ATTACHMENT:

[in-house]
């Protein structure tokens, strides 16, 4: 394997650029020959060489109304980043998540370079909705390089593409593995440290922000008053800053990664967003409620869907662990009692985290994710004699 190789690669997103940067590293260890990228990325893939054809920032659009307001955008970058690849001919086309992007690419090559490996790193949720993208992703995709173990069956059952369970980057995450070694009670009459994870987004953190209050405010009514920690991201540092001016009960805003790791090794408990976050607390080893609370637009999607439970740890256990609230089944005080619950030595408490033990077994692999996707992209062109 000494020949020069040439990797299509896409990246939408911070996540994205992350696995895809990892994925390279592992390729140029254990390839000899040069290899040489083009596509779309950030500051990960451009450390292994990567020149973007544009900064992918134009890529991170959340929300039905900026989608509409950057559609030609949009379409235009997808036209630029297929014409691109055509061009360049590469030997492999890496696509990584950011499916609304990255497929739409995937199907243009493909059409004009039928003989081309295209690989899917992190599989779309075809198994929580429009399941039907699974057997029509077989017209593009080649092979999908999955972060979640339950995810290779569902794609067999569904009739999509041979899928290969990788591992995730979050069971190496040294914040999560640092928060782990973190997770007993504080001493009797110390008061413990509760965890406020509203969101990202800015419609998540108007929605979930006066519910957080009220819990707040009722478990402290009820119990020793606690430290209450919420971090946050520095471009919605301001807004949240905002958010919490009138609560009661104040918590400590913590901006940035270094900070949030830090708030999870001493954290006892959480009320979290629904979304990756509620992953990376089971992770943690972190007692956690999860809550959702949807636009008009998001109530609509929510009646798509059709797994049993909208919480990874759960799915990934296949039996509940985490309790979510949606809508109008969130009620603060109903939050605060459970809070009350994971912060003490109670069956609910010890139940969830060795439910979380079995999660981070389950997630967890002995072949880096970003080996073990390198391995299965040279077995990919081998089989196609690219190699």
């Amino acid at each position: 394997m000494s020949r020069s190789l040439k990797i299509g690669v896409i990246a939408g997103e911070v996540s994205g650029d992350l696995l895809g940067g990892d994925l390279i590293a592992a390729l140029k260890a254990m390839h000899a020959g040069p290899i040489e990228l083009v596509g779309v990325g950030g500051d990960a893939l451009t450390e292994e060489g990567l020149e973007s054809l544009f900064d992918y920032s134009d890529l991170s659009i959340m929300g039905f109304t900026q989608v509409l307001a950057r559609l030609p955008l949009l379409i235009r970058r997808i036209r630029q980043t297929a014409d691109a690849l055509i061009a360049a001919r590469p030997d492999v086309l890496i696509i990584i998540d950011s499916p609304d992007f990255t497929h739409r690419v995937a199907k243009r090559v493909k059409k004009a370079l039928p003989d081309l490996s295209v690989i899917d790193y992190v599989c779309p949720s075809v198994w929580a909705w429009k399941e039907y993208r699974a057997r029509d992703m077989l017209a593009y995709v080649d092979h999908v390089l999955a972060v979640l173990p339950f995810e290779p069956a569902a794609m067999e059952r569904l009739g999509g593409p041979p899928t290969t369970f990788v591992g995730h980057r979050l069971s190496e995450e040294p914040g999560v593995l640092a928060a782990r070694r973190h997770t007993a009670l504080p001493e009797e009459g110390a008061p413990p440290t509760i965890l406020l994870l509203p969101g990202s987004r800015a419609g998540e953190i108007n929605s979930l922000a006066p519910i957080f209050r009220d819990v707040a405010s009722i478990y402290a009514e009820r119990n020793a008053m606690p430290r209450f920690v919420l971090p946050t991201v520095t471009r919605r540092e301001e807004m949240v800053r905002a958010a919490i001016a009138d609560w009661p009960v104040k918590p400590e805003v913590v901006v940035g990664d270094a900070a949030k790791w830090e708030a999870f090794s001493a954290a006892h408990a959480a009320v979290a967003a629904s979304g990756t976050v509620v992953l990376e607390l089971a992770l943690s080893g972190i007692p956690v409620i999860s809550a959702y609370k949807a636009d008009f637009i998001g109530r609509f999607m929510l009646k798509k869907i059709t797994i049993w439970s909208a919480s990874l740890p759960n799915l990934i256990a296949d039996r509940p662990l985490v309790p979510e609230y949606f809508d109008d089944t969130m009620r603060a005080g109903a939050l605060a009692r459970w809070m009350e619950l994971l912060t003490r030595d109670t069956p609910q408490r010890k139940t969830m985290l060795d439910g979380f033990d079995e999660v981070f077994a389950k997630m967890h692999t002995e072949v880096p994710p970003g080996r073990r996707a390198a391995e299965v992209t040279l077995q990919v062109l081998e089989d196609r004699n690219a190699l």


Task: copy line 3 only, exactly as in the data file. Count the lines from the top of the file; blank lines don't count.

């Amino acid at each position: 394997m000494s020949r020069s190789l040439k990797i299509g690669v896409i990246a939408g997103e911070v996540s994205g650029d992350l696995l895809g940067g990892d994925l390279i590293a592992a390729l140029k260890a254990m390839h000899a020959g040069p290899i040489e990228l083009v596509g779309v990325g950030g500051d990960a893939l451009t450390e292994e060489g990567l020149e973007s054809l544009f900064d992918y920032s134009d890529l991170s659009i959340m929300g039905f109304t900026q989608v509409l307001a950057r559609l030609p955008l949009l379409i235009r970058r997808i036209r630029q980043t297929a014409d691109a690849l055509i061009a360049a001919r590469p030997d492999v086309l890496i696509i990584i998540d950011s499916p609304d992007f990255t497929h739409r690419v995937a199907k243009r090559v493909k059409k004009a370079l039928p003989d081309l490996s295209v690989i899917d790193y992190v599989c779309p949720s075809v198994w929580a909705w429009k399941e039907y993208r699974a057997r029509d992703m077989l017209a593009y995709v080649d092979h999908v390089l999955a972060v979640l173990p339950f995810e290779p069956a569902a794609m067999e059952r569904l009739g999509g593409p041979p899928t290969t369970f990788v591992g995730h980057r979050l069971s190496e995450e040294p914040g999560v593995l640092a928060a782990r070694r973190h997770t007993a009670l504080p001493e009797e009459g110390a008061p413990p440290t509760i965890l406020l994870l509203p969101g990202s987004r800015a419609g998540e953190i108007n929605s979930l922000a006066p519910i957080f209050r009220d819990v707040a405010s009722i478990y402290a009514e009820r119990n020793a008053m606690p430290r209450f920690v919420l971090p946050t991201v520095t471009r919605r540092e301001e807004m949240v800053r905002a958010a919490i001016a009138d609560w009661p009960v104040k918590p400590e805003v913590v901006v940035g990664d270094a900070a949030k790791w830090e708030a999870f090794s001493a954290a006892h408990a959480a009320v979290a967003a629904s979304g990756t976050v509620v992953l990376e607390l089971a992770l943690s080893g972190i007692p956690v409620i999860s809550a959702y609370k949807a636009d008009f637009i998001g109530r609509f999607m929510l009646k798509k869907i059709t797994i049993w439970s909208a919480s990874l740890p759960n799915l990934i256990a296949d039996r509940p662990l985490v309790p979510e609230y949606f809508d109008d089944t969130m009620r603060a005080g109903a939050l605060a009692r459970w809070m009350e619950l994971l912060t003490r030595d109670t069956p609910q408490r010890k139940t969830m985290l060795d439910g979380f033990d079995e999660v981070f077994a389950k997630m967890h692999t002995e072949v880096p994710p970003g080996r073990r996707a390198a391995e299965v992209t040279l077995q990919v062109l081998e089989d196609r004699n690219a190699l």